But Chris isn’t quite Herman Hesse’s Steppenwolf, as we well know from the previous Resident Evil: Umbrella Chronicles. So the lame five in this title is there just to push the story forward, to explain where Jill Valentine actually disappeared (hint: in a sort of Transylvanian umbrella-decorated Russia) and to explain why lately, Chris drags a sweet Beyonce Knowles along through the savanna.
So, Sheva Alomar and the quantity of makeup on her face is the subject of the discussion above. Unlike Chris, she is a biological weapons expert and really suffers the plague along with her people. Capcom has such developed the game that Chris can’t actually cope without her, no matter what he has to do. They have to pry open huge gates together, and sometimes, just sometimes, Sheva lets Chris use her as live crocodile bait.
Thus, we can underline the fundamental difference between Resident Evil 5 and former titles: here, the cooperative experience, brainstorming and team-play, are insisted upon. If you strip the Co-Op off Resident Evil 5 you’ll end up with an artificially animated Sheva that does a great job at dodging all the icky monsters and your very bullets which sometimes seem to mistake her for the rest of the sick inhabitants.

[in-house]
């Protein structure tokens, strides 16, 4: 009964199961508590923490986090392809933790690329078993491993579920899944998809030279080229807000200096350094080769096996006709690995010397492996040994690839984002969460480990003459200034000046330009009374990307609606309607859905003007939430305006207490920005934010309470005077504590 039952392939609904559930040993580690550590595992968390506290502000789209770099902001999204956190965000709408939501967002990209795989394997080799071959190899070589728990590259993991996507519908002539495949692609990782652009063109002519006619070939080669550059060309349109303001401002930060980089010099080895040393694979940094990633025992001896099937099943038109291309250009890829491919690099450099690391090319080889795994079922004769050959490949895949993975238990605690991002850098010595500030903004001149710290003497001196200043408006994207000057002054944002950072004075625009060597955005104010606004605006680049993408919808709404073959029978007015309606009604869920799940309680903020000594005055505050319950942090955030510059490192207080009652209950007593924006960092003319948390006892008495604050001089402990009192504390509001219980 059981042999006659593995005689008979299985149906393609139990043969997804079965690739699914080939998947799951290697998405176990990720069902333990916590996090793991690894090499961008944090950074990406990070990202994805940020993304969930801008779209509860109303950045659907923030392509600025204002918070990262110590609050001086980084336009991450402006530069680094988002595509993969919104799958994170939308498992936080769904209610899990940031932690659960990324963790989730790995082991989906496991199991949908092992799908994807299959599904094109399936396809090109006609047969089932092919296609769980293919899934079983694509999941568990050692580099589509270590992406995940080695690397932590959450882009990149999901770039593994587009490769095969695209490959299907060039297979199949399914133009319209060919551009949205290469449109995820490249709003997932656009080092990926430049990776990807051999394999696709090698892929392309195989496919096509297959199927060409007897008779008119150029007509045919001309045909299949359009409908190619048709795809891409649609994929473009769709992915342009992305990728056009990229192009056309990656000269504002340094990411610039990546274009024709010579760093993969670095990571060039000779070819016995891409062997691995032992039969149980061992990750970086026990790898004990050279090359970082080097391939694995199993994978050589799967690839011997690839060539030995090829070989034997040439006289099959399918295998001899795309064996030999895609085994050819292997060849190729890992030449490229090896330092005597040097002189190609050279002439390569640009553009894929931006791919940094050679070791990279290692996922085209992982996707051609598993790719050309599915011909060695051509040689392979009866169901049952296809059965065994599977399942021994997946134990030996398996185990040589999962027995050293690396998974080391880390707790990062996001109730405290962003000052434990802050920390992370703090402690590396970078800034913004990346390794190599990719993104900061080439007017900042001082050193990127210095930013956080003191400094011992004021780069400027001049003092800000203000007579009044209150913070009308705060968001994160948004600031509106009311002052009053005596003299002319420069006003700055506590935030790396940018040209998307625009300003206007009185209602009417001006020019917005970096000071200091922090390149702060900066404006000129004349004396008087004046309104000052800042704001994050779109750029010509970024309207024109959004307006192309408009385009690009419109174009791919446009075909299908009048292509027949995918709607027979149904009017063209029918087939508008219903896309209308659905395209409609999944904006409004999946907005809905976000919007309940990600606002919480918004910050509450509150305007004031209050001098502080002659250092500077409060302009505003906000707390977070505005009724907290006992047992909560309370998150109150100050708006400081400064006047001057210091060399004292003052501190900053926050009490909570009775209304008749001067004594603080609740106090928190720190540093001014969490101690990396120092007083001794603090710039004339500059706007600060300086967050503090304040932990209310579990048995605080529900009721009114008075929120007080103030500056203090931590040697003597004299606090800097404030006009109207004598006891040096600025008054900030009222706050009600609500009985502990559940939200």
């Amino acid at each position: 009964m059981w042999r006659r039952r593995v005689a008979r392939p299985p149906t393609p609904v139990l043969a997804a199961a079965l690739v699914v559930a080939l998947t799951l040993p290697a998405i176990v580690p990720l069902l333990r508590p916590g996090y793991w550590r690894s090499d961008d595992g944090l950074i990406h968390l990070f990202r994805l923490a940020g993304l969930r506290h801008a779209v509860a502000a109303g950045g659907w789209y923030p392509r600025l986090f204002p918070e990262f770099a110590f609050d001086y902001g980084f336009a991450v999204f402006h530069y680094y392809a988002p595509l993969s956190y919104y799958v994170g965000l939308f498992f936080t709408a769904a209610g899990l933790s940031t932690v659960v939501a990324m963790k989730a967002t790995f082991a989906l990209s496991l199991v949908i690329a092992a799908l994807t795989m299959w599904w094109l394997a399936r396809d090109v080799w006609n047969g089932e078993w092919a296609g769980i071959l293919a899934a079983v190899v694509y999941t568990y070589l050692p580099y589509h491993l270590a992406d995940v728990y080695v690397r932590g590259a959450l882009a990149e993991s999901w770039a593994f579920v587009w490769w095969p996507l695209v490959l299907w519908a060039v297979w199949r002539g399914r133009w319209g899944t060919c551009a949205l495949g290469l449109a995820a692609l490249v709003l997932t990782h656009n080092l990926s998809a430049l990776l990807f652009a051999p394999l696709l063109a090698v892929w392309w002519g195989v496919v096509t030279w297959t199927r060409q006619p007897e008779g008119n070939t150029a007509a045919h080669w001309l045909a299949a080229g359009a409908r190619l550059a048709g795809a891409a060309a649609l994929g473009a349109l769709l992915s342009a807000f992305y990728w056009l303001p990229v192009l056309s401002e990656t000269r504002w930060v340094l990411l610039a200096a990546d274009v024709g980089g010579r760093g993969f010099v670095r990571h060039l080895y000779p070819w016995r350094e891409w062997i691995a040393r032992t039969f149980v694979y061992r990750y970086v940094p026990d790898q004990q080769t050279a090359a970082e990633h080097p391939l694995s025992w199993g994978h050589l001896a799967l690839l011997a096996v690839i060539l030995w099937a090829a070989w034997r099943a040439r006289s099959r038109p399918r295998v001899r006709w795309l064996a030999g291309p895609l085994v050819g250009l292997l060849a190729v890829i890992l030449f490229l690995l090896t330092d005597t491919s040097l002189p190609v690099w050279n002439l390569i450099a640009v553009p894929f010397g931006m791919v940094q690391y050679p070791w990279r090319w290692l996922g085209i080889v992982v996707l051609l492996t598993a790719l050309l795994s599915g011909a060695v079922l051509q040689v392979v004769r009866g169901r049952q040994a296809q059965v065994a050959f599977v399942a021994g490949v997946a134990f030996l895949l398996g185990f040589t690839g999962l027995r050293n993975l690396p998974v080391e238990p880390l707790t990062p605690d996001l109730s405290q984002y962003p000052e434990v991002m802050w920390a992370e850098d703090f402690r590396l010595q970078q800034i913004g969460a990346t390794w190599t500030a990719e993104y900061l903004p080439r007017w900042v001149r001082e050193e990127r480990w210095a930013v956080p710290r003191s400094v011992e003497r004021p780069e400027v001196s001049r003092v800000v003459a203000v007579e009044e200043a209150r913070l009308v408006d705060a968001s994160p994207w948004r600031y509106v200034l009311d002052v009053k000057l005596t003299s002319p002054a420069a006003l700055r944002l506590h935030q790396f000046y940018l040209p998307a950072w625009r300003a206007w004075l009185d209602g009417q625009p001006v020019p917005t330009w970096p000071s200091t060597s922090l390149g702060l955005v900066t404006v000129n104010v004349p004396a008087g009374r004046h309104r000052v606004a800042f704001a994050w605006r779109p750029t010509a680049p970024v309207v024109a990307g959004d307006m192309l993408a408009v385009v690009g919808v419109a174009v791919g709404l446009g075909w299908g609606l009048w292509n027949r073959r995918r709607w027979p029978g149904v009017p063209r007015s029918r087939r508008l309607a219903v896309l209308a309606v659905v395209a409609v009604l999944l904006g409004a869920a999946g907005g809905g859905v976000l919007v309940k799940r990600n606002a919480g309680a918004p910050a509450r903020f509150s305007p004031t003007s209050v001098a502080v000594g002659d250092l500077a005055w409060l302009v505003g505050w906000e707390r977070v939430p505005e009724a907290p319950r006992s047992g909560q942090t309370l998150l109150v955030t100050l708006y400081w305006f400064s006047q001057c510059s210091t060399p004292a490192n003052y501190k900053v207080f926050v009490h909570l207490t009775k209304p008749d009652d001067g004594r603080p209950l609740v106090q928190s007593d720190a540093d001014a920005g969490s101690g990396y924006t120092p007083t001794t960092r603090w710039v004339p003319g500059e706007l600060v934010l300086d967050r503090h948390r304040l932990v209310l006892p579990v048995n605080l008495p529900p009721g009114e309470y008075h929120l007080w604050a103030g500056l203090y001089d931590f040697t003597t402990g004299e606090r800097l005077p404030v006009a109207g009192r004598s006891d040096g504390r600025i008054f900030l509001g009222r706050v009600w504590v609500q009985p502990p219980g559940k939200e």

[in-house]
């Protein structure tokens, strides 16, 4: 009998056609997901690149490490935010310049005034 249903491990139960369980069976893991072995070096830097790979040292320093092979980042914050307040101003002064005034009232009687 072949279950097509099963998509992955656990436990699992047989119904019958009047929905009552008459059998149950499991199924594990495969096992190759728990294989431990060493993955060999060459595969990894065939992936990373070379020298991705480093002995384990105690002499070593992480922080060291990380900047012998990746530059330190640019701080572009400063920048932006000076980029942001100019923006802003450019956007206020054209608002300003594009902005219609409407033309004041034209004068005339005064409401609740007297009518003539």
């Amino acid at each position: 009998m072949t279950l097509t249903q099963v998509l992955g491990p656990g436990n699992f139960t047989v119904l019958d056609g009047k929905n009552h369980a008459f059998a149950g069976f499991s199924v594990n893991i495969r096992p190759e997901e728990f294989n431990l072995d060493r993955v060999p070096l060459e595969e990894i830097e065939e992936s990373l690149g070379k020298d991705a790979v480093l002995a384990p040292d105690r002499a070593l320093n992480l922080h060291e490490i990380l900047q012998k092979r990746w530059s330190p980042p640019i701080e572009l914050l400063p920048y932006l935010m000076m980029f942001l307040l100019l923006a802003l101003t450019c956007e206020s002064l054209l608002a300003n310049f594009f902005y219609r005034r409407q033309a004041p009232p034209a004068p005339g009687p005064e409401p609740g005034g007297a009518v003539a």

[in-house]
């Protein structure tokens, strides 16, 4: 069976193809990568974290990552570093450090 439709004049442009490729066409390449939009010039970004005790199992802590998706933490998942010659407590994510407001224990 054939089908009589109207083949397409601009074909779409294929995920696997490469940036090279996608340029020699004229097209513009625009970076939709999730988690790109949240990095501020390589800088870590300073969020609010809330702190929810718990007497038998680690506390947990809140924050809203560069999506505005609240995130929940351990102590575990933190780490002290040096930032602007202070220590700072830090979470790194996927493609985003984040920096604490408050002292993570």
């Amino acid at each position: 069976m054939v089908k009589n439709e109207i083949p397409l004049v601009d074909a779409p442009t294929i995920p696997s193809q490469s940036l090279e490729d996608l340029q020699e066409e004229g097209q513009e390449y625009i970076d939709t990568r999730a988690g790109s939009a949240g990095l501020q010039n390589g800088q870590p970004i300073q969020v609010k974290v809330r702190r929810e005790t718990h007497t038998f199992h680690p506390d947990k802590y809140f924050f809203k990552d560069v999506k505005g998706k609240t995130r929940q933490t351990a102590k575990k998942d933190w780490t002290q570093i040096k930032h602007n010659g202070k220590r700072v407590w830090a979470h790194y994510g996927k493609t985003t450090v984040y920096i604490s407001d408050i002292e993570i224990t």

Sheva will never get lost among the masses, will always aim straight and, unfortunately, will never save bullets. And, for a Resident Evil title, that’s not too good for your character’s health. At least from this point of view the game is still tributary to its past and although you can rummage for ammo, you’ll never really get the chance to reload, let alone smash boxes or pick-up pistol clips. So, if you want to temper Sheva’s female spending tendencies you’ll have to choose between letting her do all the hard work and using her as a pack mule.
If you prefer the company of a real mind, Resident Evil PC allows local co-op sessions, as well as Games for Windows LIVE matches. The latter option, although a Microsoft service, does its job of linking bloodthirsty people throughout the world pretty well.
We could brag about some aspects of the LIVE system, such as having to wait for the next checkpoint to actually drop in a game in progress. Or the impossibility to swap weapons with your partner, which will really slow the pace of the game if your new sidekick doesn’t have a whole arsenal in his pocket, for example. But the actual drop in/drop out system is really elegant, a straight-forward up to five minutes wait.